IDC Highlights Sinequa Strengths and Leadership in Cognitive Applications Vendor Spotlight

IDC-Vendor-Spotlight-Cognitive-Applications-Sinequa-2017 (2)A new IDC report is recognizing Sinequa for our Cognitive Search & Analytics platform around critical technologies, including machine learning and advanced natural language processing. This Vendor Spotlight looks at how Sinequa leverages artificial intelligence and cognitive computing-based analytics to meet the needs of companies that are looking to address complex problems with easy-to-use, powerful solutions featuring simplified interfaces.

According to the report’s author David Schubmehl, Research Director for IDC’s Cognitive/Artificial Intelligent Systems and Content Analytics research, “The capabilities being offered by cognitive knowledge discovery systems, such as Sinequa, provide many opportunities for enterprises to innovate and advance their organization using approaches that were either not possible or not easily implemented several years ago. Within many enterprises, these opportunities are limited only by the imagination and creativity of those seeking to improve their business and information handling processes.”

The report states that Sinequa’s software provides organizations with real-time, relevant results from unstructured and structured internal data, and that the we are developing our Cognitive Search & Analytics platform on an extensive foundation of unstructured information access technologies that include advanced natural language processing capabilities in 21 different languages.

Schubmehl adds: “While Sinequa has offered a flexible information collection, access, and analysis architecture for many years, it has now built capabilities around cognitive technologies, such as machine learning, advanced natural language processing, improved relevance, and better decision support while offering strong user and data interaction capabilities.”

The advancement of natural language processing and increased maturity of machine learning are creating substantial demand for cognitive search and analytics solutions. At the same time, the growth of unstructured data and pressure to improve worker productivity makes it even more critical to find the right information at the right time. This report highlights the fact that Sinequa’s platform meets this demand and by combining our solution with human ingenuity, we can produce the best possible search and analytics results.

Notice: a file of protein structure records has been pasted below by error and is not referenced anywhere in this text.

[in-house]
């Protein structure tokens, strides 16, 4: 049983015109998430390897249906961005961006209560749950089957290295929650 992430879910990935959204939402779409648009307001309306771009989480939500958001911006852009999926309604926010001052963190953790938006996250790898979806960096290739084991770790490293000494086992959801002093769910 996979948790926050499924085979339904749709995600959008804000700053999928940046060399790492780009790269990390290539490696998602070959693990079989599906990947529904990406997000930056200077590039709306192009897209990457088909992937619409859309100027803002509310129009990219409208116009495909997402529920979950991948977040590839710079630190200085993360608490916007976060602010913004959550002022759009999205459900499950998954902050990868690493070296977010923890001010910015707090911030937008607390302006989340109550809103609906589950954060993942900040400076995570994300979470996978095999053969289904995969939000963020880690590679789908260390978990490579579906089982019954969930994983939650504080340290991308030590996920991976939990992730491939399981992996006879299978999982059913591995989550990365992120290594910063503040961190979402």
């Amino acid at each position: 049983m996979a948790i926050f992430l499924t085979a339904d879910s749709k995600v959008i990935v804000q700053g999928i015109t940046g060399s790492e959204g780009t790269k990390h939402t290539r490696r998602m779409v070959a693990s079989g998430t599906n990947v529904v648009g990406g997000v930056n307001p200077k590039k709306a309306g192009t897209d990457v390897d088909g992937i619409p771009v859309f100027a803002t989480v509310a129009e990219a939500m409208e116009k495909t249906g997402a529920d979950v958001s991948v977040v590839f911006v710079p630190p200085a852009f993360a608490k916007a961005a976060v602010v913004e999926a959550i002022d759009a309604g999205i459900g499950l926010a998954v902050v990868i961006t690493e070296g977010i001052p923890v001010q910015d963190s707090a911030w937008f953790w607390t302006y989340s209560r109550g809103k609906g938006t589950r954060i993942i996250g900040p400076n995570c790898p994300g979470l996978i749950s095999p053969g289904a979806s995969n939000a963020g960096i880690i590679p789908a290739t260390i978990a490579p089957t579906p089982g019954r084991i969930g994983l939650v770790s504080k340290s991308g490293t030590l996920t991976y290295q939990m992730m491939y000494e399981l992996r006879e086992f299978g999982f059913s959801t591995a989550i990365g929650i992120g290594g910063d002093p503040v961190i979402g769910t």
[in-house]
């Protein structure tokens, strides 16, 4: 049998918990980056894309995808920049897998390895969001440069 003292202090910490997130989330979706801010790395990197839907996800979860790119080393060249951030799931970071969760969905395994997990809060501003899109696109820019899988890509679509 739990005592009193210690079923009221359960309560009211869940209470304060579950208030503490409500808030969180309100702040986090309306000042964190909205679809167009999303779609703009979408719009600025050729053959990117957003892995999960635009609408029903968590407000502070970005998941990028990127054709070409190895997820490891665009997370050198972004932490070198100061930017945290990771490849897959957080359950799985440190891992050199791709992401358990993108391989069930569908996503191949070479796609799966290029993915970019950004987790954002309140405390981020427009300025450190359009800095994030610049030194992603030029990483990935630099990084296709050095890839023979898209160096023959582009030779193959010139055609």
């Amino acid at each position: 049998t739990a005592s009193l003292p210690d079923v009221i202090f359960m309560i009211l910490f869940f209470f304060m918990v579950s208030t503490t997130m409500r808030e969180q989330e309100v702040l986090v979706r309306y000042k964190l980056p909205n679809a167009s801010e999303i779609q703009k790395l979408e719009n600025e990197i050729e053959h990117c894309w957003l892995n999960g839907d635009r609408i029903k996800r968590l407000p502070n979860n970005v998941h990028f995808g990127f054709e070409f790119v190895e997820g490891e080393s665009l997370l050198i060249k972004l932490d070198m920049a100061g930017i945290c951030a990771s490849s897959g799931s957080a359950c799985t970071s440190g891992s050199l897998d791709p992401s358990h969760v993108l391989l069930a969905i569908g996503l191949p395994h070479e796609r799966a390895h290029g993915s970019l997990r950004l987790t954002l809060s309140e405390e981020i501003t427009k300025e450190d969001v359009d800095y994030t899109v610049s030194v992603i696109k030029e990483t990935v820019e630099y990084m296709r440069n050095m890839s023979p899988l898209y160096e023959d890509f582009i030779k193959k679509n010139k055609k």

The full report is available here: https://www.sinequa.com/idc-vendor-spotlight-2017/

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Relevance Feedback is Key to the Information-Driven Economy

As the data-driven age gives way to an information-driven economy where context is critical to surfacing useful insights from data, taking in relevance feedback from users, especially expert users, will play a major role in driving the benefits. This article explains the concept of a relevance feedback model and why you should care.

What is a Relevance Feedback Model?

Assume you ask a person or a system to provide you with information on a certain topic. There may be many facets to this topic, and you may get information from a whole range of different aspects. If you are working with that person or that system on a permanent basis, you may want to tell them that only certain aspects and hence certain kinds of information are relevant to you – in the hope of getting only the more relevant answers from them the next time you ask. You give the person or system “relevance feedback”.

Now let’s concentrate on a system, a cognitive information retrieval system or a “system of insight”. In that context, a relevance feedback model (RFM) is the capability of the system to take your relevance feedback and “internalize” it in order to tune the results of your future queries to what is most relevant.

The system performs and automates this task by adjusting weights attributed to certain terms and their equivalents (i.e. terms with the same or similar meanings) within the data it processes.
Imagine you asked “what do we have on MRO”, and you got information back on maintenance, repair and operations, but you told the system that you are only interested in anything pertaining to “Mars Reconnaissance Orbiter”. The next time you ask, you will get information only pertaining to the latter and possibly on related topics like Mars landing craft, automated robots for planetary exploration, etc.

RFM

For one person and one query, that seem rather simple. But now imagine, that you have tens of thousands of colleagues and thousands of topics to cover. That is when the RFM benefits from machine learning algorithms, not only to detect the preferences of each person but also of groups of people with similar interests, similarities in documents, etc. to spread the user relevance feedback to other documents, queries and people on an ongoing basis in an automated way.